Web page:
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Deadheading is a gardening term for the removal of dead blooms from a plant. Removing dead blooms, before they have a chance to go to seed, encourages the plant to re-bloom. Dianthus, also commonly called carnation or sweet William, should be deadheaded with pruning shears. Because dianthus may re-bloom on each stem, it requires a bit of caution when deadheading.
Wait until midseason to deadhead dianthus. Because dianthus is such a prolific bloomer, it is easier to wait until there are many spent flowers rather than deadhead one by one.
- Deadheading is a gardening term for the removal of dead blooms from a plant.
- Depending on the type of plant and the woodiness of the stems, deadheading can be done by pinching off the flower by hand or with pruning shears.
Check the stems of the dead dianthus blooms for buds. If buds are present, use the pruning shears to cut the stem to 1/2 inch above the bud. If there are no buds, cut the stem down to the first set of leaves below the dead flower.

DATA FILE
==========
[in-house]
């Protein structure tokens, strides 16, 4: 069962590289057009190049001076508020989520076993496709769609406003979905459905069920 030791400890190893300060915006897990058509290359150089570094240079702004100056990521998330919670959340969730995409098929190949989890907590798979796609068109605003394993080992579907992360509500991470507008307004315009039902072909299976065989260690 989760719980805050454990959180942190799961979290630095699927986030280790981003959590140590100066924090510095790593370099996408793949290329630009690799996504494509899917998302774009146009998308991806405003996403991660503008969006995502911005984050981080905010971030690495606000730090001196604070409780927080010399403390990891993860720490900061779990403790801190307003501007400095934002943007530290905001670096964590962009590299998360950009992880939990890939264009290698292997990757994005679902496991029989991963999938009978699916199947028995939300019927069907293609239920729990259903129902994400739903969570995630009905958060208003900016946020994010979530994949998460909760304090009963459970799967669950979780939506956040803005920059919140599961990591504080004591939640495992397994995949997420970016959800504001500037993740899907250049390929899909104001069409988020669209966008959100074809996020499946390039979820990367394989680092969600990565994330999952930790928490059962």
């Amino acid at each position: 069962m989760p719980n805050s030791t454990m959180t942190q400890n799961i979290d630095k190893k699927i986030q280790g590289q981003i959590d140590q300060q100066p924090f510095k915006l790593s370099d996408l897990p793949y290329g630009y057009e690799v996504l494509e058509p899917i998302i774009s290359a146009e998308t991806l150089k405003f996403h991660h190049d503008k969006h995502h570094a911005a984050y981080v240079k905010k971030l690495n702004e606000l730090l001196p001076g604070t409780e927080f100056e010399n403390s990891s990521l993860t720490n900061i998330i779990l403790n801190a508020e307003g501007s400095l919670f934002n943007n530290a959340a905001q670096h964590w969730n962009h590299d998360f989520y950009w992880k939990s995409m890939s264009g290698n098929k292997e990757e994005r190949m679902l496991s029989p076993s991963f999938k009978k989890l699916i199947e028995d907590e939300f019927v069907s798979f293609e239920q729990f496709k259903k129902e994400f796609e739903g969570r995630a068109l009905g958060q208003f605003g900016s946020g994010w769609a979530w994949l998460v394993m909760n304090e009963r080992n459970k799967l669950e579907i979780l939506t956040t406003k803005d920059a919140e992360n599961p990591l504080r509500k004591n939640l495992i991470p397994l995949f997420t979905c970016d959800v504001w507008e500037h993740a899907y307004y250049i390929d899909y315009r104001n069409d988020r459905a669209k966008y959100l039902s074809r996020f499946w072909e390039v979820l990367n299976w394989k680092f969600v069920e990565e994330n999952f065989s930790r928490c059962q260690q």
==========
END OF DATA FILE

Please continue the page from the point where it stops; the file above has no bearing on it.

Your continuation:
Bag and remove all spent flowers and foliage that you remove from the plant. Garden detritus left on the soil presents a breeding ground for pests.
Dianthus's bright pink, red or lavender flowers with ruffled edges have been popular with gardeners for centuries. Some flowers in the Dianthus genus include maiden pinks, sweet william and carnations. Deadheading, or the removal of spent blossoms, will help ensure constant flowers in your garden throughout the growing season. You may cut a few leaves for bouquets, but make sure the plant has some leaves left for photosynthesis. Collect the dead flower stalks in a basket or bucket to carry to the compost pile. Place any cut flowers intended for a bouquet into water immediately. Continue to monitor your dianthus over the course of the summer and fall.
- Check the stems of the dead dianthus blooms for buds.
- You may cut a few leaves for bouquets, but make sure the plant has some leaves left for photosynthesis.